Review: In DUAL, She Must Fight For Her Life
Directed by Riley Stearns, the sci-fi thriller pits Karen Gillan against Karen Gillan in a dual to the death. Aaron Paul also stars.
Writer-director Riley Stearns’s third, feature-length film, Dual, loosely adapts Fyodor Dostoevsky’s classic 1846 novella, The Double (most recently adapted for the digital screen by writer-director Richard Ayoade and actor Jesse Eisenberg in 2013), putting a singularly modern spin on Dostoevsky’s timelessly compelling satire of Tsarist Russia, socially constructed identities, and intra-class conflict.
Dual may be nowhere near as bleak or despairing as Dostoevsky’s novella, but it’s just as comically absurd and subversively satirical, taking scalpel-precision aim at our 21st-century over-reliance on and co-dependent relationships with science, technology, and capitalism.
In setting Dual in a borderline dystopian near future (Finland doubling for the U.S.), Stearns swaps out Dostoevsky’s uncanny doppelgänger with a more 21st-century-oriented, speculative idea, a clone, or rather an entire subset of the economy dedicated to the creation and sale of clones, not, for example, for body parts, but as literal replacements for their gene donors. Stearns posits a future where bodies are commodified and death, a natural part of life for millennia, can be hand-waved away by the newly-dying to replace them, alleviating the emotional, mental, and physical burdens on loved ones once the gene donor departs his or her life (presumably to be recycled).
Stearns’ near-future society also remains unapologetically, uncritically capitalism-oriented. When a gene donor can’t afford to pay the entire balance for a replacement, a payment plan extending past the life of the donor and onto the replacement remains an attractive (and for some, only) option. The clones, of course, have no say on when or where they awaken from their unseen vats, the financial obligations their purchasers place on their identical shoulders, or the burdens of transitioning into new, possibly unwanted lives.
That’s all backstory and exposition, of course, for the protagonist, Sarah (Karen Gillan), in Stearns’ film. After learning via the driest, drollest delivery from her doctor that she has a rare, incurable illness, Sarah, moderately concerned about her boyfriend, Peter (Beulah Koale), and her mother (Maija Paunio), signs up for a replacement.
Almost immediately, however, Sarah Prime begins to regret her decision. The new, fresh-from-a-lab Sarah (Beta) mirrors Sarah physically to near-perfection (eye color excepted), but it’s Sarah Beta’s assertive attitude and independent streak that Sarah Prime initially ignores, only later realizing she’s made a grievous error when Peter and her mother prefer Sarah Beta to her.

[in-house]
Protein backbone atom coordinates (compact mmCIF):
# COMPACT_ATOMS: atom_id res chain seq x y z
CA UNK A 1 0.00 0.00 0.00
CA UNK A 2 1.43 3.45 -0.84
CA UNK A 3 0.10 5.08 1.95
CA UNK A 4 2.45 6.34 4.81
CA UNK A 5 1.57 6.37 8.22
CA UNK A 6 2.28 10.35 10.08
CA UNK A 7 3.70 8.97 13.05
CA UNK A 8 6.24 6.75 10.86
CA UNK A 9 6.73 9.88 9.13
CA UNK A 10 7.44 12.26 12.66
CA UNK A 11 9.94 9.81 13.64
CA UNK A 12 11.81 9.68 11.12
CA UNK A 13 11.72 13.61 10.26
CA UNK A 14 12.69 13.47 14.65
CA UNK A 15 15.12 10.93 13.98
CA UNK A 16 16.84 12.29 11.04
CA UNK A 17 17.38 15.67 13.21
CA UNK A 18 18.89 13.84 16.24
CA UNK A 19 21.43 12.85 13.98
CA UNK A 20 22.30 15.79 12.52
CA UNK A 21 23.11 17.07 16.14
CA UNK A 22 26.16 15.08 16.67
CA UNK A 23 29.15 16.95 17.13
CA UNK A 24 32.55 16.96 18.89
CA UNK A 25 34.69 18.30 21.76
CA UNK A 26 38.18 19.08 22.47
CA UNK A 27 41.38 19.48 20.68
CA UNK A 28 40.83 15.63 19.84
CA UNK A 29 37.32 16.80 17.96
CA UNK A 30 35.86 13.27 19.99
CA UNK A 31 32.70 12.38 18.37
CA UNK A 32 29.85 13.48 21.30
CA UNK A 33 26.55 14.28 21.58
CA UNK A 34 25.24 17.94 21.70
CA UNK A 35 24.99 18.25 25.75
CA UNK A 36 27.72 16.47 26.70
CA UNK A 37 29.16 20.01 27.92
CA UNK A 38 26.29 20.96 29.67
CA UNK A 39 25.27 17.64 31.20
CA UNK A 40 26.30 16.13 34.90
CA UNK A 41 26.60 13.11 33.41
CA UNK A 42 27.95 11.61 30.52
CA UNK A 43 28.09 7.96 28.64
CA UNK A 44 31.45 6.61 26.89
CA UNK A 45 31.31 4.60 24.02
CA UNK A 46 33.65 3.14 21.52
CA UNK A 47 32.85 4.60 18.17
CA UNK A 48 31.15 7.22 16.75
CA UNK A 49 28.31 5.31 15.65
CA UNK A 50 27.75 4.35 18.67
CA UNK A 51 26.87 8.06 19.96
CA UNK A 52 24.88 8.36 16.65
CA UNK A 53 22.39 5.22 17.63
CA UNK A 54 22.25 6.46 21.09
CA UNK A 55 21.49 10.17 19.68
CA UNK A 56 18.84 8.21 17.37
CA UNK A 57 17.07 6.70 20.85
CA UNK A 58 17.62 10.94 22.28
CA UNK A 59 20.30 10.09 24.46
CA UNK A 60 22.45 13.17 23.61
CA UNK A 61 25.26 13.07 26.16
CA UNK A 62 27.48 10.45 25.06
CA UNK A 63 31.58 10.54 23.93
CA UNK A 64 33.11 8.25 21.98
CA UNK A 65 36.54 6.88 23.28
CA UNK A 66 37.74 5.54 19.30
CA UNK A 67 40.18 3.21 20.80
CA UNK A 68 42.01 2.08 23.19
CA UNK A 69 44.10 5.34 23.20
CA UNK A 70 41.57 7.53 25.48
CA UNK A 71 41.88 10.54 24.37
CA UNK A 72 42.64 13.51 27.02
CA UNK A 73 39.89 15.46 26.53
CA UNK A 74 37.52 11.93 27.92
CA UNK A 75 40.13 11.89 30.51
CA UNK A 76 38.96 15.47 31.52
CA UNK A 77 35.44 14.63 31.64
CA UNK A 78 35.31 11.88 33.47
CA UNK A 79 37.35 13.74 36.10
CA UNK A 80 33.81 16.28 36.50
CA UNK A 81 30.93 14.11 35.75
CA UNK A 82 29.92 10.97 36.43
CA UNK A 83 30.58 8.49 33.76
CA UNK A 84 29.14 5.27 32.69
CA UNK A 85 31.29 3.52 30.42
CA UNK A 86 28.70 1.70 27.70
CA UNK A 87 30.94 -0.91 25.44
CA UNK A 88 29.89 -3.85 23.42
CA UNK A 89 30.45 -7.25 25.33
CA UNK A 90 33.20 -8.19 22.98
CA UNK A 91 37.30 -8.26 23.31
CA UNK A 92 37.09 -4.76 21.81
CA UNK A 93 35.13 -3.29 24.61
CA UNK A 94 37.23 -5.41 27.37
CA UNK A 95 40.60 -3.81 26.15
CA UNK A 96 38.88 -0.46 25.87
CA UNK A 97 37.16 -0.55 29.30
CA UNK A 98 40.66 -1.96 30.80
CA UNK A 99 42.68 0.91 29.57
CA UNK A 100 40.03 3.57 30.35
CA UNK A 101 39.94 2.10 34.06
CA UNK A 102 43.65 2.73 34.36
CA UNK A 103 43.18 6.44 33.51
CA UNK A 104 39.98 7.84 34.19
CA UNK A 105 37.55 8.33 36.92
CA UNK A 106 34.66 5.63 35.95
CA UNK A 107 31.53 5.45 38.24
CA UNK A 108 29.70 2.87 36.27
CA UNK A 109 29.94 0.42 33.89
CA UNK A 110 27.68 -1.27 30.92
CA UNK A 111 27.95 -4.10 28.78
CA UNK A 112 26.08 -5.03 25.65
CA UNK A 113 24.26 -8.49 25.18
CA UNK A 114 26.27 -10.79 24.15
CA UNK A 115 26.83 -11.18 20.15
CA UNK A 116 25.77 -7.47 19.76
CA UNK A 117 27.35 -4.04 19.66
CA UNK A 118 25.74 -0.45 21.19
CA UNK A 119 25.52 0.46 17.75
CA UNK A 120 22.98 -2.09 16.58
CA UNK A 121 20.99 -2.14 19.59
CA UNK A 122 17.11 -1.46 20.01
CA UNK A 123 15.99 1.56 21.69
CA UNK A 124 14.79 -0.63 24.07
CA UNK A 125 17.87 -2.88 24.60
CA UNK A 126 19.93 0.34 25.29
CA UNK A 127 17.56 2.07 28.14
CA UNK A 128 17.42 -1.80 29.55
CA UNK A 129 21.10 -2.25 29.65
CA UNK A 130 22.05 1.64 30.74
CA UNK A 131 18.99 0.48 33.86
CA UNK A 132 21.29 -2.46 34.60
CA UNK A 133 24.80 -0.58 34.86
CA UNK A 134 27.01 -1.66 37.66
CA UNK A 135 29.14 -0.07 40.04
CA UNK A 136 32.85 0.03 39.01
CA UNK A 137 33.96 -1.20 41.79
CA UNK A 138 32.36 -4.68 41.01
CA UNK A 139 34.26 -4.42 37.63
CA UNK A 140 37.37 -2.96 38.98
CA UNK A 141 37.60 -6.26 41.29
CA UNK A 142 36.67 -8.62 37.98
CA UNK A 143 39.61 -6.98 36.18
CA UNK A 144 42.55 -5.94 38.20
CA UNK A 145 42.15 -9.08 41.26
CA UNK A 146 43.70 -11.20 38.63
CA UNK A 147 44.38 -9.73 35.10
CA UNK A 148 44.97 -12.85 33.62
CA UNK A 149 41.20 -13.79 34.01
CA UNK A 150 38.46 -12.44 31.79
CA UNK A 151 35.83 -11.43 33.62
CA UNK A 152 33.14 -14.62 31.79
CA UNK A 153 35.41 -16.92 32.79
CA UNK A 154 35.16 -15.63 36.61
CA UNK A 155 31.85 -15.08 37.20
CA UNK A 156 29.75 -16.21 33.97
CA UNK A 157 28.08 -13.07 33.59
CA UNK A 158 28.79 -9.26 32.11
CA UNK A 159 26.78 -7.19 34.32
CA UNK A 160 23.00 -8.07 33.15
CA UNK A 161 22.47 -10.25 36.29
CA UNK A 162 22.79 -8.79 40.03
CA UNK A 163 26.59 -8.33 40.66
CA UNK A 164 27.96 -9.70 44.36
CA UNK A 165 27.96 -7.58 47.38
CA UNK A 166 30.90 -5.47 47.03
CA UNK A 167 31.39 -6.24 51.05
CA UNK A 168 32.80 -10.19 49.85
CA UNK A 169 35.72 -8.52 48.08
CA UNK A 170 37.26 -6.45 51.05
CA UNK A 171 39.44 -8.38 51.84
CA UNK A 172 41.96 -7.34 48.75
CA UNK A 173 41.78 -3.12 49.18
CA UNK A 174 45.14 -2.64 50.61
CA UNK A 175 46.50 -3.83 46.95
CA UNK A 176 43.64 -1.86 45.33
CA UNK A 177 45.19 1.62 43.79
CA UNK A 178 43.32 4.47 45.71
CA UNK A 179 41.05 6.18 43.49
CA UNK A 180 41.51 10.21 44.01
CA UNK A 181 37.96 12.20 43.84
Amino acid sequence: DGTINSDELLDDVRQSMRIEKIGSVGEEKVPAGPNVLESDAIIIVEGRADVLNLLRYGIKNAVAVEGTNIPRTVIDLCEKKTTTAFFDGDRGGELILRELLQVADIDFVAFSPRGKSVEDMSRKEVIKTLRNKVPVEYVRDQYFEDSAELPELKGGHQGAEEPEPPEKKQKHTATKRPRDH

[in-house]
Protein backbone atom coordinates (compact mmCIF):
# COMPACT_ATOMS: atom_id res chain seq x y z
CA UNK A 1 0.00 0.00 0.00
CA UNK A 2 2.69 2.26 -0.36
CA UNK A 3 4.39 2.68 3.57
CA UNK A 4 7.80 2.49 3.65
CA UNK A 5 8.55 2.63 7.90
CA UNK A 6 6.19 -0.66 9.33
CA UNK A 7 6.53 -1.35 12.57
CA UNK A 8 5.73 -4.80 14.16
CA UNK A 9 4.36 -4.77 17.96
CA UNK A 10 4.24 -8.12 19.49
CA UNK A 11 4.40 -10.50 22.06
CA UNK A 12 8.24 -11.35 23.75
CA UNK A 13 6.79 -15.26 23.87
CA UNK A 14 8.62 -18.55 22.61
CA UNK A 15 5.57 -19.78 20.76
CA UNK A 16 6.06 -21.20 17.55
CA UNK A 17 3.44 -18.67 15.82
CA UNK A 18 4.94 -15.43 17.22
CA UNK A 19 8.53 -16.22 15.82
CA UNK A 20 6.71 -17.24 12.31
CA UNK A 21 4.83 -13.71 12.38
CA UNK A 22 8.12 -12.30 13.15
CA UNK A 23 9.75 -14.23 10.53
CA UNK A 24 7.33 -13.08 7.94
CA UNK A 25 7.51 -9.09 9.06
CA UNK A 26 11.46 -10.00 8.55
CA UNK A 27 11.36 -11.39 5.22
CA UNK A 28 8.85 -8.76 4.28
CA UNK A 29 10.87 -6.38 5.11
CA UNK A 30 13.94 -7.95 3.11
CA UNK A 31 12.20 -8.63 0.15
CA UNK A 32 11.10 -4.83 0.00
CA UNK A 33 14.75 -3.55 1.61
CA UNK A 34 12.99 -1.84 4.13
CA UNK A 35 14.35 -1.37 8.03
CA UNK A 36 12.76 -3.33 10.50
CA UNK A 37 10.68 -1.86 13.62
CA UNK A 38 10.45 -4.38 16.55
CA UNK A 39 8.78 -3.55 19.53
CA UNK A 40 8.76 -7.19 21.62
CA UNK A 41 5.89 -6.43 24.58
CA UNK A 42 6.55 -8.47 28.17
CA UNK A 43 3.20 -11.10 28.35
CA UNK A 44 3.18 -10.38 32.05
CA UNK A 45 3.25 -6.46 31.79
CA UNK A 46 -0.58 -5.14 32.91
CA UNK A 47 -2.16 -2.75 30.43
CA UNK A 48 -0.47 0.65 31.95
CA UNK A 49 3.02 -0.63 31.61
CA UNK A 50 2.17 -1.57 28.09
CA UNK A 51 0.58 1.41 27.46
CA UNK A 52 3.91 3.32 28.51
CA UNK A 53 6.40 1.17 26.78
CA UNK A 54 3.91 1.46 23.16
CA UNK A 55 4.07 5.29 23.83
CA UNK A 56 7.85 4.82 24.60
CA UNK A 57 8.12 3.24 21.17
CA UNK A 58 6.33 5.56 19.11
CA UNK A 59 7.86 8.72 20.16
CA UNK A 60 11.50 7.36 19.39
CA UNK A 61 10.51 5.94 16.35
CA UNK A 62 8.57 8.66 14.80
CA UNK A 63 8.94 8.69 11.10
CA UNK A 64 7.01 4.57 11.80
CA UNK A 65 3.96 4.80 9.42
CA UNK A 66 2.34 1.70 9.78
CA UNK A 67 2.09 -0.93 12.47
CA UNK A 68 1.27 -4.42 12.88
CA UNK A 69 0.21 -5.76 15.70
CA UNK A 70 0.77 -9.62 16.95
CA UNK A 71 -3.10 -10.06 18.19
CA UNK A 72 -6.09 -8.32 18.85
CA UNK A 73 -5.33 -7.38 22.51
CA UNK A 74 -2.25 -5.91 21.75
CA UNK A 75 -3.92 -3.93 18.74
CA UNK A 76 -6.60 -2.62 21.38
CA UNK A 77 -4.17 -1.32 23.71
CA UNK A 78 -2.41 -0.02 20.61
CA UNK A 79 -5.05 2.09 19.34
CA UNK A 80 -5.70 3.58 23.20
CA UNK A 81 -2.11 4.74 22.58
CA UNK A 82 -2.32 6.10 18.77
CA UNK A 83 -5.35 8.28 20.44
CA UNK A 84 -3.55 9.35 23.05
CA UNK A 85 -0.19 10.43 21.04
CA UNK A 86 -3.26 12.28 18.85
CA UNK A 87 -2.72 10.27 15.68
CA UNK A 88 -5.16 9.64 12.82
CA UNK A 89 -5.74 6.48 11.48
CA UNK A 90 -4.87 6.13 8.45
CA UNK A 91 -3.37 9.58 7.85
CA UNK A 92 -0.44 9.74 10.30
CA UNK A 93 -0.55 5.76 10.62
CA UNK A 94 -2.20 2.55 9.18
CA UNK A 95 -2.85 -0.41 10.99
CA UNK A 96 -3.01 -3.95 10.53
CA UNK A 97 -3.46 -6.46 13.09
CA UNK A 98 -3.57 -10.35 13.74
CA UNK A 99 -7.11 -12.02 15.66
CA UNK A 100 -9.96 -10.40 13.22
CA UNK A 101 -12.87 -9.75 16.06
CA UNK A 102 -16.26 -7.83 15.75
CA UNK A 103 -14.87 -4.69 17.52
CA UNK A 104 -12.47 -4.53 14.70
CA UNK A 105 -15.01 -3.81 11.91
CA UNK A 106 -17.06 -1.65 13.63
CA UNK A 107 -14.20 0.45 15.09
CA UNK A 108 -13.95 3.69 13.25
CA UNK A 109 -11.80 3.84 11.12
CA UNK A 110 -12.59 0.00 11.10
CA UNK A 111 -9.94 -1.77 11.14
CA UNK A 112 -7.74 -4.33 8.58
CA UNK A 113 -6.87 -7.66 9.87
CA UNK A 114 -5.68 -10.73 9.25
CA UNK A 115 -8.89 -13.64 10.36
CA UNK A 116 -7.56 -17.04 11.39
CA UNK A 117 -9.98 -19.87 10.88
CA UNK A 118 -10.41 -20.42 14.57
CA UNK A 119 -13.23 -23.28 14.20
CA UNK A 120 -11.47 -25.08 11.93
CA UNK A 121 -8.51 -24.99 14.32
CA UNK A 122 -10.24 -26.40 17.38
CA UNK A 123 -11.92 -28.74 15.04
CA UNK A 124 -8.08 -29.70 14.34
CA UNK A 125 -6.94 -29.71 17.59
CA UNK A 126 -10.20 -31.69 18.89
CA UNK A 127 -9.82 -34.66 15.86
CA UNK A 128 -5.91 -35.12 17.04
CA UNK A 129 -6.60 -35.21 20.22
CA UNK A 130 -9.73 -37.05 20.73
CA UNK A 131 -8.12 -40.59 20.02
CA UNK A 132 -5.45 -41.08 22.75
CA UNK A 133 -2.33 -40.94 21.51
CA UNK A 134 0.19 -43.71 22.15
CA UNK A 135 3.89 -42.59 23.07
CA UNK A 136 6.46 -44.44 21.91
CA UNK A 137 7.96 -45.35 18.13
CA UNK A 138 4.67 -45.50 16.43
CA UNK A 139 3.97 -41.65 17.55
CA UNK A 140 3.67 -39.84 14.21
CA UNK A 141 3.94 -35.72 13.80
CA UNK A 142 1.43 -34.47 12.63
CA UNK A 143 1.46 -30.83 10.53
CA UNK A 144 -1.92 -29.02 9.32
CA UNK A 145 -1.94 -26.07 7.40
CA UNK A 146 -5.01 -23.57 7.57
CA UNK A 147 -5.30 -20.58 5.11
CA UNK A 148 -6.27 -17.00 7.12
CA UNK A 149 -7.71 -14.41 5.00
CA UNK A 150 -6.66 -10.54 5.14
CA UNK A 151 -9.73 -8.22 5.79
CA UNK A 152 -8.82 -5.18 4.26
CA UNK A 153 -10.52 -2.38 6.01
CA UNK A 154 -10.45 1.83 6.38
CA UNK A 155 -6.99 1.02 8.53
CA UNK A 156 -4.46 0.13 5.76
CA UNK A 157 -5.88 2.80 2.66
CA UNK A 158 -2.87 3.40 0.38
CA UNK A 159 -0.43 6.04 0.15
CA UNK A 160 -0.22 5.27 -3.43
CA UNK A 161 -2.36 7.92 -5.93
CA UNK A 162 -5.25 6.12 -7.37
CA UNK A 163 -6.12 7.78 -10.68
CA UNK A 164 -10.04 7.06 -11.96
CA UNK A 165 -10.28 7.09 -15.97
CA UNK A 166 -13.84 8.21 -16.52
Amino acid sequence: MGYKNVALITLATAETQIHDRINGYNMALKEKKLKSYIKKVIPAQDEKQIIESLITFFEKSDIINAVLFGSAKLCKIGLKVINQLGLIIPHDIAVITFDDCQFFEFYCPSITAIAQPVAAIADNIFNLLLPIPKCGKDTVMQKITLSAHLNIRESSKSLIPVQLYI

When Sarah Prime, however, learns that she’s in remission from the supposedly incurable, terminal illness that was supposed to prematurely remove her from the physical world, she decides to regain the life she didn’t care that much about, setting in motion the state-sanctioned, state-mandated duel at promised in the title: Sarah Beta activates a constitutional clause that gives her the legal right to literally fight for her life.
Rather than accepting the alternative, “decommissioning,” Sarah Beta challenges Sarah Prime to a duel-to-the-death in exactly one year’s time. Sarah Prime responds, not with self-reflection or introspection, but by hiring an ultra-serious personal combat trainer, Trent (Aaron Paul), to help her prepare for the duel and more importantly, win her previous life back, boyfriend and slightly judgmental mother possibly included.
What sounds like a relatively simple, straightforward narrative, however, isn’t. Stearns injects the deadpan drollery that’s defined his relatively short career as a filmmaker into Dual. As Sarah Prime and Sarah Beta, Karen Gillan delivers her lines with a monotone blankness that borders on the mechanical. Gillan deliberately sounds even more robotic here than she ever has as the Marvel Cinematic Universe’s resident cyborg, Nebula.
Gillan’s line deliveries make an odd sort of sense (more for Prime than Beta) as an exterior manifestation of the credo that an “unexamined life isn’t worth living.” For Sarah Prime, her life does become worth living, but only when she’s most likely to lose all of it. Her counterpart, however, learns the everyday, non-financial costs of living Sarah’s incredibly non-extraordinary life, yet she too can’t see forfeiting the duel or any other alternative.
Review originally published during the Sundance Film Festival in January 2022. The film opens April 15 in U.S. movie theaters.
- Riley Stearns
- Riley Stearns
- Karen Gillan
- Aaron Paul
- Beulah Koale